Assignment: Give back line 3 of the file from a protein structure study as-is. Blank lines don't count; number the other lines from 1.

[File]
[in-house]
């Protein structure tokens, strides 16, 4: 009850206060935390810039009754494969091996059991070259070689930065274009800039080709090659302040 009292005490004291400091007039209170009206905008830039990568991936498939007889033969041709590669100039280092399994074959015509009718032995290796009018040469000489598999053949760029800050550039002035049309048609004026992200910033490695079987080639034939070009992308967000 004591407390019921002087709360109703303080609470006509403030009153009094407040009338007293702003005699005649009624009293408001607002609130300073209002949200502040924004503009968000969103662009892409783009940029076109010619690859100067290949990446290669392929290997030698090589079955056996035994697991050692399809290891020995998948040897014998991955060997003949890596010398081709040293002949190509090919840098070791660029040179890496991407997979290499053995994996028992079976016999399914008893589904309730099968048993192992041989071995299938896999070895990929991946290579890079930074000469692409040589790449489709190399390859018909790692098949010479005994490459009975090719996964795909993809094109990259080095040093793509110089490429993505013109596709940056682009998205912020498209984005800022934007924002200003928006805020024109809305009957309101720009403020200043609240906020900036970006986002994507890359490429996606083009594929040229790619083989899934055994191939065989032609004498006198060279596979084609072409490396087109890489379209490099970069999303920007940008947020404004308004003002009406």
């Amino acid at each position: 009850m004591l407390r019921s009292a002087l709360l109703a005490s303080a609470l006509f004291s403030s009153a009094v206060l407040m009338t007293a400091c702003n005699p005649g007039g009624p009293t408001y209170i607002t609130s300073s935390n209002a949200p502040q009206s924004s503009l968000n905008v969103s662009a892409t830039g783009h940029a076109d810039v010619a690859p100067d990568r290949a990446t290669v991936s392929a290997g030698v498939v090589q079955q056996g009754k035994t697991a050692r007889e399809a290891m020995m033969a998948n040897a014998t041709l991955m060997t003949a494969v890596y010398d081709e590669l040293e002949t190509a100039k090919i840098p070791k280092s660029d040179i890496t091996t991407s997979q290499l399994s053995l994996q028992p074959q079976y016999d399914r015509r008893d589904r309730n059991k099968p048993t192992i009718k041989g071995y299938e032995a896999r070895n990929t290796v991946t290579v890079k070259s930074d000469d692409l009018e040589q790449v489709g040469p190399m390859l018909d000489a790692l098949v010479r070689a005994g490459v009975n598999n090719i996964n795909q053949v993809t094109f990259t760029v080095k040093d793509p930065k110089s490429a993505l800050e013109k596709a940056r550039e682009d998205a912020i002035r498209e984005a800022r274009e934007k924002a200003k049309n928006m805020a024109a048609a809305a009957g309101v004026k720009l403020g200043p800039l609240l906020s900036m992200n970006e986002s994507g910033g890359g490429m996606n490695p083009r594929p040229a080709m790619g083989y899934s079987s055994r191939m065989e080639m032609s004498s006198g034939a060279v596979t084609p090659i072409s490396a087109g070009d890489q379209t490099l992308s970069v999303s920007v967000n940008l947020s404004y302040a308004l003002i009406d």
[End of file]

């Amino acid at each position: 009850m004591l407390r019921s009292a002087l709360l109703a005490s303080a609470l006509f004291s403030s009153a009094v206060l407040m009338t007293a400091c702003n005699p005649g007039g009624p009293t408001y209170i607002t609130s300073s935390n209002a949200p502040q009206s924004s503009l968000n905008v969103s662009a892409t830039g783009h940029a076109d810039v010619a690859p100067d990568r290949a990446t290669v991936s392929a290997g030698v498939v090589q079955q056996g009754k035994t697991a050692r007889e399809a290891m020995m033969a998948n040897a014998t041709l991955m060997t003949a494969v890596y010398d081709e590669l040293e002949t190509a100039k090919i840098p070791k280092s660029d040179i890496t091996t991407s997979q290499l399994s053995l994996q028992p074959q079976y016999d399914r015509r008893d589904r309730n059991k099968p048993t192992i009718k041989g071995y299938e032995a896999r070895n990929t290796v991946t290579v890079k070259s930074d000469d692409l009018e040589q790449v489709g040469p190399m390859l018909d000489a790692l098949v010479r070689a005994g490459v009975n598999n090719i996964n795909q053949v993809t094109f990259t760029v080095k040093d793509p930065k110089s490429a993505l800050e013109k596709a940056r550039e682009d998205a912020i002035r498209e984005a800022r274009e934007k924002a200003k049309n928006m805020a024109a048609a809305a009957g309101v004026k720009l403020g200043p800039l609240l906020s900036m992200n970006e986002s994507g910033g890359g490429m996606n490695p083009r594929p040229a080709m790619g083989y899934s079987s055994r191939m065989e080639m032609s004498s006198g034939a060279v596979t084609p090659i072409s490396a087109g070009d890489q379209t490099l992308s970069v999303s920007v967000n940008l947020s404004y302040a308004l003002i009406d």